Lesson 3: The Path to Victory

What Shall We Do?

In the last lesson, we learned that we are incapable of fixing ourselves. We discovered that only by coming to Jesus can we stop failing over and over again.

But how do we come to Jesus?

That’s just what the Jews wanted to know when, after realizing the enormity of their guilt in crucifying Christ, they asked Peter, “What shall we do?” (Acts 2:37).

How did Peter respond? “Repent” (Acts 2:38).

What Is Repentance?

True repentance must include two things: a hatred of our sin and a turning away from it. Either one without the other isn’t repentance at all.

Imagine that I walked up to you, slapped you in the face, immediately said, “Oh, I’m so sorry!” and then slapped you again. Had I really repented?

Of course not! If I had really repented, I wouldn’t have slapped you the second time. True repentance always leads to a change in what we do.

“If my people, which are called by my name, shall humble themselves, and pray, and seek my face, and turn from their wicked ways; then will I hear from heaven, and will forgive their sin, and will heal their land” (2 Chronicles 7:14).

There is another type of false repentance. This kind of repentance regrets sin’s consequences instead of the sin itself.

This is the kind of repentance that Judas had after he betrayed Jesus. He didn’t hate his sin. His supposed repentance was forced from him by a dread of the consequences he feared would follow.

How Do I Repent?

We don’t naturally hate the sins that give us what we think is pleasure. We actually quite enjoy them – at least in the moment. So, how do we come to the place that we hate, not just the consequences, but the sin itself?

The first thing we must realize is that all true repentance comes from God.

“In meekness instructing those that oppose themselves; if God peradventure will give them repentance to the acknowledging of the truth” (2 Timothy 2:25).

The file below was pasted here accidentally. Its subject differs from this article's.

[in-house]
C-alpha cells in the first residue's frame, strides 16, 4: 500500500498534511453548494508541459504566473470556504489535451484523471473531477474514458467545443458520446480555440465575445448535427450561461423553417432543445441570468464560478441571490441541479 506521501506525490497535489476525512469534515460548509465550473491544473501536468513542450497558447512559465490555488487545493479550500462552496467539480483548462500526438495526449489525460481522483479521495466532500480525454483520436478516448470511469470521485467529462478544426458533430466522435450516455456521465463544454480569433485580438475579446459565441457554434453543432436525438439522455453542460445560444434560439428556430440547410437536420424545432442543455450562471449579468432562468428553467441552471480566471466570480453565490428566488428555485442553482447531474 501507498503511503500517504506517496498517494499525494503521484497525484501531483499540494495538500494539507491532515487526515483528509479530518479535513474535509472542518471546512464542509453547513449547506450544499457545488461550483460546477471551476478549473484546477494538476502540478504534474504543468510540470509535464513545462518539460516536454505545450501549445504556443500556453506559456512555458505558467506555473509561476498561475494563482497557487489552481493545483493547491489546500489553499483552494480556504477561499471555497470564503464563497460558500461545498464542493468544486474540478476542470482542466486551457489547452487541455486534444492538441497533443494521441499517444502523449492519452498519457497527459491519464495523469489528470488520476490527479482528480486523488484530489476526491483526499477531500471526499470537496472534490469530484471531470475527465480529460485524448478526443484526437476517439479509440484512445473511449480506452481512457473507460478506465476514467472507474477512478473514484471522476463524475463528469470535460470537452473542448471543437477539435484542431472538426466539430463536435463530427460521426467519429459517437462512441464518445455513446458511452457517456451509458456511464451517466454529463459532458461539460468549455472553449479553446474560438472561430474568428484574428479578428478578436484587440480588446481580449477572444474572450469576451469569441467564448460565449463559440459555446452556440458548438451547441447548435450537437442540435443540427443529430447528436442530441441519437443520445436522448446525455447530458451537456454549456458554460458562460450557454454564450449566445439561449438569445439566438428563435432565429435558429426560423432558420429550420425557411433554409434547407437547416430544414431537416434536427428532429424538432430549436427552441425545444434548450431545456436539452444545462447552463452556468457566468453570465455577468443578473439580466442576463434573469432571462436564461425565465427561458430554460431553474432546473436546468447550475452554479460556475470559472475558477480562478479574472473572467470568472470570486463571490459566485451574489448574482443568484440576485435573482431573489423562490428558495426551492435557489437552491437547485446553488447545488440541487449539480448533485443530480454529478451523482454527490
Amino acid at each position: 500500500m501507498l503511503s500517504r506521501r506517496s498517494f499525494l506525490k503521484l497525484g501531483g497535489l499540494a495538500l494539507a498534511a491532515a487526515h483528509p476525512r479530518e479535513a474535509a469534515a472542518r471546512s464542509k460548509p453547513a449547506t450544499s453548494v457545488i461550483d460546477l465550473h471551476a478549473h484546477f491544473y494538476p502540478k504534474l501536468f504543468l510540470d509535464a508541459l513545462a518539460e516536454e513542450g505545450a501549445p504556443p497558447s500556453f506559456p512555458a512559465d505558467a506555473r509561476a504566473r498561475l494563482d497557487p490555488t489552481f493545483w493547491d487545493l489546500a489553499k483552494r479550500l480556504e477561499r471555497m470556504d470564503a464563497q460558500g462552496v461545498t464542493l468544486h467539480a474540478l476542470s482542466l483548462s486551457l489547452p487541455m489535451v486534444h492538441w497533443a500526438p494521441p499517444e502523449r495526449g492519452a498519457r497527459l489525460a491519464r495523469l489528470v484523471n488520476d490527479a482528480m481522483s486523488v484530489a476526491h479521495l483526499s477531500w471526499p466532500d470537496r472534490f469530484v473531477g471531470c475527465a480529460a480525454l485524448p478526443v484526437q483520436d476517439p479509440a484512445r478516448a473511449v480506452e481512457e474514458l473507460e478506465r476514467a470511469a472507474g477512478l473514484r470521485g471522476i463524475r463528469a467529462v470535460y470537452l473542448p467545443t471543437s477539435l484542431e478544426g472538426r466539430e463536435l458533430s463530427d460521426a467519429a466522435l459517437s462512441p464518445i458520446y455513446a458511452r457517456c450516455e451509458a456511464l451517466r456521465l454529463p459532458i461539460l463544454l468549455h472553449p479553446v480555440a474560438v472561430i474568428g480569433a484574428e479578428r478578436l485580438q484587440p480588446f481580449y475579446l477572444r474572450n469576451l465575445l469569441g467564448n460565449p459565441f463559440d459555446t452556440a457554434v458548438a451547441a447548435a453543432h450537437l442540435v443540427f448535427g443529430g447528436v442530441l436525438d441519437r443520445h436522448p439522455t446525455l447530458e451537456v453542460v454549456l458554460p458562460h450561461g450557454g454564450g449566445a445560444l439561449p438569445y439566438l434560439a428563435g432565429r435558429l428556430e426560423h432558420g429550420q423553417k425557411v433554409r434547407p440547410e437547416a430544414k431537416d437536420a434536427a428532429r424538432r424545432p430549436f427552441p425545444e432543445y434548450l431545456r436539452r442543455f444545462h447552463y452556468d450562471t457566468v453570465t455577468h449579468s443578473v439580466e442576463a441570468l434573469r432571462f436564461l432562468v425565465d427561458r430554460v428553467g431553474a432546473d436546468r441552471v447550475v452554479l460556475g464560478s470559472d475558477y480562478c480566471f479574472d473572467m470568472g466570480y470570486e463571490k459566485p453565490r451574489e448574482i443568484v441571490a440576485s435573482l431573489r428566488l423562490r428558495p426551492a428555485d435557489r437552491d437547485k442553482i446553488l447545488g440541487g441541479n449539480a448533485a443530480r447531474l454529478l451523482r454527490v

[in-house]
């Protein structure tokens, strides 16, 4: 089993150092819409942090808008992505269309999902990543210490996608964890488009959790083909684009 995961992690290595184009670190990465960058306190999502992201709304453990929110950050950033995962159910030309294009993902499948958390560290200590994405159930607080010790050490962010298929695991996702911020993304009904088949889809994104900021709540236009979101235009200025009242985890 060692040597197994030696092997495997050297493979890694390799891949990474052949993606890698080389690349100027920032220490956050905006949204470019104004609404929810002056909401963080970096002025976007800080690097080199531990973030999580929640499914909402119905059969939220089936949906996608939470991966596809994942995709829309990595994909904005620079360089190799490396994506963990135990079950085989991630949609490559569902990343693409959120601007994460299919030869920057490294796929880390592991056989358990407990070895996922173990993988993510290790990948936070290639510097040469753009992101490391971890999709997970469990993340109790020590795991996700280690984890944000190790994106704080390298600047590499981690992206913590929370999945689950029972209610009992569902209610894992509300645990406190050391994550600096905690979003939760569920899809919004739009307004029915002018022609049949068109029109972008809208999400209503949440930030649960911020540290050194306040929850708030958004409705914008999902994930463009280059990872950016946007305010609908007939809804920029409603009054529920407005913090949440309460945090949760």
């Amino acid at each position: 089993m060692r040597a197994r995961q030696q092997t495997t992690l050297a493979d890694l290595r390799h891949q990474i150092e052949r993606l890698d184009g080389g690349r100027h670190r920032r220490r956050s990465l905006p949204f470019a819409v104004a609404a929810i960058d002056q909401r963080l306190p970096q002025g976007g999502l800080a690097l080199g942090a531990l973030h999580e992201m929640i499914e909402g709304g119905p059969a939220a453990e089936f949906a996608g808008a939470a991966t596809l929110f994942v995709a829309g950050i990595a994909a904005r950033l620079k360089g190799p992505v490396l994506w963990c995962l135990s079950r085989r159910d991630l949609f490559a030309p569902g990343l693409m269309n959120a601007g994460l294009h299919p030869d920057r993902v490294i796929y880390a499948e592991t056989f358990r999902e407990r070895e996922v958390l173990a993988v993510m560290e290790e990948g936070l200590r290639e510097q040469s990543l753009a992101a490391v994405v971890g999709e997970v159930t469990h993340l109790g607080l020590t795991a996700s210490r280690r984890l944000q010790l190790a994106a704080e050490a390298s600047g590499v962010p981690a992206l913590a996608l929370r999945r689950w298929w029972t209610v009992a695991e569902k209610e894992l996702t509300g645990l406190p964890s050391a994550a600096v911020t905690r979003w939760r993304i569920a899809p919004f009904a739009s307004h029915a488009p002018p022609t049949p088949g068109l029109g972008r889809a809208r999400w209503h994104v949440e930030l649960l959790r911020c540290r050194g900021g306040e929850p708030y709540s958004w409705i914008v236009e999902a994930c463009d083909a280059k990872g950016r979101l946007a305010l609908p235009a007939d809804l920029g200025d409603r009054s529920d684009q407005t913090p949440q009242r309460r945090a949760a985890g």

Have you ever felt so bad you didn’t think you could pray? I have. But I’ve found that this feeling couldn’t be farther from the truth. Thinking that I can’t come to God until I fix myself is like thinking that I should scrub myself down before I take a shower so I won’t get the water dirty.

It’s only by coming to God that we can become repentant. God gives us the desire and the ability to repent. Only He can fill us with a passionate love for everything beautiful. We can’t repent on our own.

Then how do we receive repentance?

First, pray and ask God to help you to dislike your sin and to turn away from it. Be honest with God. He knows your heart. And if you ask Him to help you to repent, He will help you.

Second, study the two topics in the Bible that tell us about sin: the law and the cross. The Ten Commandments tell us what sin is (Romans 7:7; 1 John 3:4). The cross tells us what sin costs, and, more specifically, what our sin cost Christ (Romans 6:23; 1 Peter 1:18, 19; 1 Corinthians 6:20).

The more you study these two topics, the more you will understand just how awful sin really is, and the more a hatred of sin will be planted in your heart.

A Lifestyle Of Repentance

Repentance is not a one-time event.

In His mercy, God doesn’t show us everything we need to change all at once. He shows us a few things and asks us to repent of those, to let Him give us the victory over those. In this way, repentance is a step-by-step process that continues throughout our Christian lives.

“The closer you come to Jesus, the more faulty you will appear in your own eyes; for your vision will be clearer, and your imperfections will be seen in distinct contrast with his perfect character. Be not discouraged; this is an evidence that Satan’s delusions are losing their power, that the vivifying influence of the Spirit of God is arousing you, and that your indifference and ignorance are passing away” (The Bible Echo).

Activity: Turning Away

Read: The best way for us to understand the seriousness of our sin is to really understand what sin costs—specifically the intense humiliation, shame, and abuse that it cost Christ to save us from it. This week, read Isaiah 53 and John 18–19.

List Your Lead-Ups: Another way to turn from our habits is to take a serious look at what leads to them. Make a list of the things that precede your falls. Record places, people, moods, and activities. Keep this list and add to it as more causes become apparent. Once you identify the things that lead you into sin, you’ll be able to see the warning signs and run to Jesus in prayer, thereby avoiding failure.